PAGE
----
God’s Word for You
Mark 6:35-38 Five and two
by Pastor Timothy Smith on Sunday, January 29, 2023
35 By by now the hour was late, and his disciples came to him and said, “This is a lonely place, and the hour is late. 36 Send them away, to go off into the country around here and the villages and buy themselves something to eat.” 37 But he answered them, “You give them something to eat.” “Shall we go and buy two hundred denarii worth of bread,” they said, “and give it to them to eat?” 38 Then he asked them, “How many loaves have you? Go and see.” And when they had found out, they said, “Five, and two fish.”
The lessons for the people were all about the kingdom of God; about faith (verse 34). The lesson for the apostles was the same, but it was taught with questions and opportunities and not with parables. The first opportunity came from the apostles themselves, but the Lord knew it was coming, and he let them bring it up:
1, Facts: It was late, and it was time to eat.
2, Assumption: Jesus and the apostles could not feed all these people.
3, Therefore: Send them away to glean (forage) or to buy food.
This was not a true syllogism because the second point (the minor premise) was false. Jesus was teaching them about faith in the Son of God, the Creator, and they were worried about a meal. Later during the Perean ministry (across the Jordan) Jesus would summarize this lesson: “With man this is impossible, but not with God. All things are possible with God” (Mark 10:27).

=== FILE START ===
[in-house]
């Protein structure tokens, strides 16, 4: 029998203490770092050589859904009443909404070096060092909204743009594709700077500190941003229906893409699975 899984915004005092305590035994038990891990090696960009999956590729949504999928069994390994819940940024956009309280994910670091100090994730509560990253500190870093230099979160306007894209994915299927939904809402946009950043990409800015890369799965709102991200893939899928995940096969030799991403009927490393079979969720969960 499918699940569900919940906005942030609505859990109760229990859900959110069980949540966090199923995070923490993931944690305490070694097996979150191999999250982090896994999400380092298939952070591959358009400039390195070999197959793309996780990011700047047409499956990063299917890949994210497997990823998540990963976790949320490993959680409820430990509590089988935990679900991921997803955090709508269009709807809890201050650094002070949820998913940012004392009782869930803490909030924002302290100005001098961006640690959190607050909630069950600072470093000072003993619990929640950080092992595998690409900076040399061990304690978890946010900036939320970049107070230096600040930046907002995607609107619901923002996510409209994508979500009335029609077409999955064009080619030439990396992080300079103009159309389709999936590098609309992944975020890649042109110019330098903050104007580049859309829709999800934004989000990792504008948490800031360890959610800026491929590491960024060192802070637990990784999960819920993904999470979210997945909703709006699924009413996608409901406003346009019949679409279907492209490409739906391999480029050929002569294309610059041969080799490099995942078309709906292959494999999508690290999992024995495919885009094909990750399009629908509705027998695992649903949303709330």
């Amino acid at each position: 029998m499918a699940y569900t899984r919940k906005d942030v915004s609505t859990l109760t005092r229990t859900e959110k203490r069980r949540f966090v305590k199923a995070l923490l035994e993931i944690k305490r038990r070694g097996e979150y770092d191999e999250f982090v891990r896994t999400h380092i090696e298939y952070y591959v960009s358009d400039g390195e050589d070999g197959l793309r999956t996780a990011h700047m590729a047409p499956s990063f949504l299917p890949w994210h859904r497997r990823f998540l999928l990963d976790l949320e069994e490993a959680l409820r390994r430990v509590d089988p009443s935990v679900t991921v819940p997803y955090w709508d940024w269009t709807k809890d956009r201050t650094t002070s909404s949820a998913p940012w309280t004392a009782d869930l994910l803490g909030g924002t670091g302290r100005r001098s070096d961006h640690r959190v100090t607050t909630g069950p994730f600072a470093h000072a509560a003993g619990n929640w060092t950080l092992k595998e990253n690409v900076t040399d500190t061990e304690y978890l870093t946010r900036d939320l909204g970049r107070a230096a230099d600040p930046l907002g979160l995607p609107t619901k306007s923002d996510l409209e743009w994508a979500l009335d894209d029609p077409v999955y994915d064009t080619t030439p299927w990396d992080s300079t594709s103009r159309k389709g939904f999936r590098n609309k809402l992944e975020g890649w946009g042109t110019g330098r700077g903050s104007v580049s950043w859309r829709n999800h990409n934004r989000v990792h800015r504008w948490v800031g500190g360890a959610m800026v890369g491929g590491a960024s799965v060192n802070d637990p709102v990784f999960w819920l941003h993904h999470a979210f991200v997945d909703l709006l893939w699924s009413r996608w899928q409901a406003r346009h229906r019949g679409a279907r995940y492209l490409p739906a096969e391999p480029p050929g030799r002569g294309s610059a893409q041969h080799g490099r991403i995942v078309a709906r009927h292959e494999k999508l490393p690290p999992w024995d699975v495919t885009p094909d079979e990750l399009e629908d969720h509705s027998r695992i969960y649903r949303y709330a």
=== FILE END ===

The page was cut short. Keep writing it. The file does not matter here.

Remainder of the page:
The Master turns the question back to his pupils: “You,” he said. “you feed them.” Not the surrounding countryside. Not the villages. Not the purses and pocketbooks of these hungry people who came leaderless and hurting to be healed and led. “You, you disciples, you give them something to eat.”
These men who had followed Jesus for a year now forgot an earlier lesson. It was near this very spot, just down there in the lake by the Capernaum harbor, that Jesus had told Peter to let out his nets, and they caught so many fish that the net started to tear apart (Luke 5:6). Couldn’t they have run down to the boats, prayed, and caught more than enough fish for the crowd? Or couldn’t they have remembered that God provided manna for his people in the wilderness, and prayed for bread to have fallen on the crowd like a heavy snow, feeding them with wafers that tasted like honey (Exodus 14:31)?
But the disciples didn’t think of decades of bread God gave to Moses and the nation in the desert, or net-ripping catches of fish Jesus himself had given to them. Instead they thought about what it would cost: two hundred denarii. The history of the denarius as a coin and a unit of money is complicated by inflation (debasement) during the five or so centuries when it was in general use. Its name survives today in the Spanish word for money, dinero. Originally meant to be worth about ten pounds of bronze, by this time it was worth about 16 ounces or one pound. Many translations prefer to give the approximate value at this time, which would have been about eight month’s wages for an unskilled worker. They estimated that two hundred such coins (perhaps what they had in their treasury) might feed the people.